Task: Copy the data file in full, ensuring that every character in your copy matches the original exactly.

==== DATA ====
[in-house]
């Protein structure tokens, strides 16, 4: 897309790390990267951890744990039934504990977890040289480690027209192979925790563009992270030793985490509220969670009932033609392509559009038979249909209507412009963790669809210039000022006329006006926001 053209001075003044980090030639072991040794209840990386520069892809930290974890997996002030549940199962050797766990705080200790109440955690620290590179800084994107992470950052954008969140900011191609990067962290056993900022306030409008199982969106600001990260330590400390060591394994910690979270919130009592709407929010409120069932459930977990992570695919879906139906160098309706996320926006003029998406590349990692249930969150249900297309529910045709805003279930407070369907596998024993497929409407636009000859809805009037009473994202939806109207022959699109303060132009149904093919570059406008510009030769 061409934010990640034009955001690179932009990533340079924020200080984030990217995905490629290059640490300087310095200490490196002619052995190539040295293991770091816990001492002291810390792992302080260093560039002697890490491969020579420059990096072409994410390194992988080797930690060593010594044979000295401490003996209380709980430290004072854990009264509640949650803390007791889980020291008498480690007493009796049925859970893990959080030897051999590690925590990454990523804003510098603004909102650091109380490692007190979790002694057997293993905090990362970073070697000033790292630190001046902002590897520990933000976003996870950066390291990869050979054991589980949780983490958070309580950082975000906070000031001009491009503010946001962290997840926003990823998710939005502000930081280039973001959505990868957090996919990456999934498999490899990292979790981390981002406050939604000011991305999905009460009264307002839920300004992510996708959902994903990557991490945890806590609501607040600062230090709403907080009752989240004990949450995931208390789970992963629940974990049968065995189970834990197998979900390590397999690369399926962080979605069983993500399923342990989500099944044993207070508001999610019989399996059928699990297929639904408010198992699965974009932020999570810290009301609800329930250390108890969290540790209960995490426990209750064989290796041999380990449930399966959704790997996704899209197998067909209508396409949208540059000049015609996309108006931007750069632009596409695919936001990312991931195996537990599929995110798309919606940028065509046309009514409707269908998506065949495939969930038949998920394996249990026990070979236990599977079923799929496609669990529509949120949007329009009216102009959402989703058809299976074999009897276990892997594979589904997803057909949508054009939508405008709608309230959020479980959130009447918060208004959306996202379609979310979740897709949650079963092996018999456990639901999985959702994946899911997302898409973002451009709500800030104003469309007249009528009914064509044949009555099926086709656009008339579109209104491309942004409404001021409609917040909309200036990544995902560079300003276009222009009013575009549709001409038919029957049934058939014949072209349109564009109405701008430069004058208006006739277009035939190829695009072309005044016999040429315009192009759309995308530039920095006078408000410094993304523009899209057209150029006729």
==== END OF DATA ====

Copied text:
[in-house]
């Protein structure tokens, strides 16, 4: 897309790390990267951890744990039934504990977890040289480690027209192979925790563009992270030793985490509220969670009932033609392509559009038979249909209507412009963790669809210039000022006329006006926001 053209001075003044980090030639072991040794209840990386520069892809930290974890997996002030549940199962050797766990705080200790109440955690620290590179800084994107992470950052954008969140900011191609990067962290056993900022306030409008199982969106600001990260330590400390060591394994910690979270919130009592709407929010409120069932459930977990992570695919879906139906160098309706996320926006003029998406590349990692249930969150249900297309529910045709805003279930407070369907596998024993497929409407636009000859809805009037009473994202939806109207022959699109303060132009149904093919570059406008510009030769 061409934010990640034009955001690179932009990533340079924020200080984030990217995905490629290059640490300087310095200490490196002619052995190539040295293991770091816990001492002291810390792992302080260093560039002697890490491969020579420059990096072409994410390194992988080797930690060593010594044979000295401490003996209380709980430290004072854990009264509640949650803390007791889980020291008498480690007493009796049925859970893990959080030897051999590690925590990454990523804003510098603004909102650091109380490692007190979790002694057997293993905090990362970073070697000033790292630190001046902002590897520990933000976003996870950066390291990869050979054991589980949780983490958070309580950082975000906070000031001009491009503010946001962290997840926003990823998710939005502000930081280039973001959505990868957090996919990456999934498999490899990292979790981390981002406050939604000011991305999905009460009264307002839920300004992510996708959902994903990557991490945890806590609501607040600062230090709403907080009752989240004990949450995931208390789970992963629940974990049968065995189970834990197998979900390590397999690369399926962080979605069983993500399923342990989500099944044993207070508001999610019989399996059928699990297929639904408010198992699965974009932020999570810290009301609800329930250390108890969290540790209960995490426990209750064989290796041999380990449930399966959704790997996704899209197998067909209508396409949208540059000049015609996309108006931007750069632009596409695919936001990312991931195996537990599929995110798309919606940028065509046309009514409707269908998506065949495939969930038949998920394996249990026990070979236990599977079923799929496609669990529509949120949007329009009216102009959402989703058809299976074999009897276990892997594979589904997803057909949508054009939508405008709608309230959020479980959130009447918060208004959306996202379609979310979740897709949650079963092996018999456990639901999985959702994946899911997302898409973002451009709500800030104003469309007249009528009914064509044949009555099926086709656009008339579109209104491309942004409404001021409609917040909309200036990544995902560079300003276009222009009013575009549709001409038919029957049934058939014949072209349109564009109405701008430069004058208006006739277009035939190829695009072309005044016999040429315009192009759309995308530039920095006078408000410094993304523009899209057209150029006729």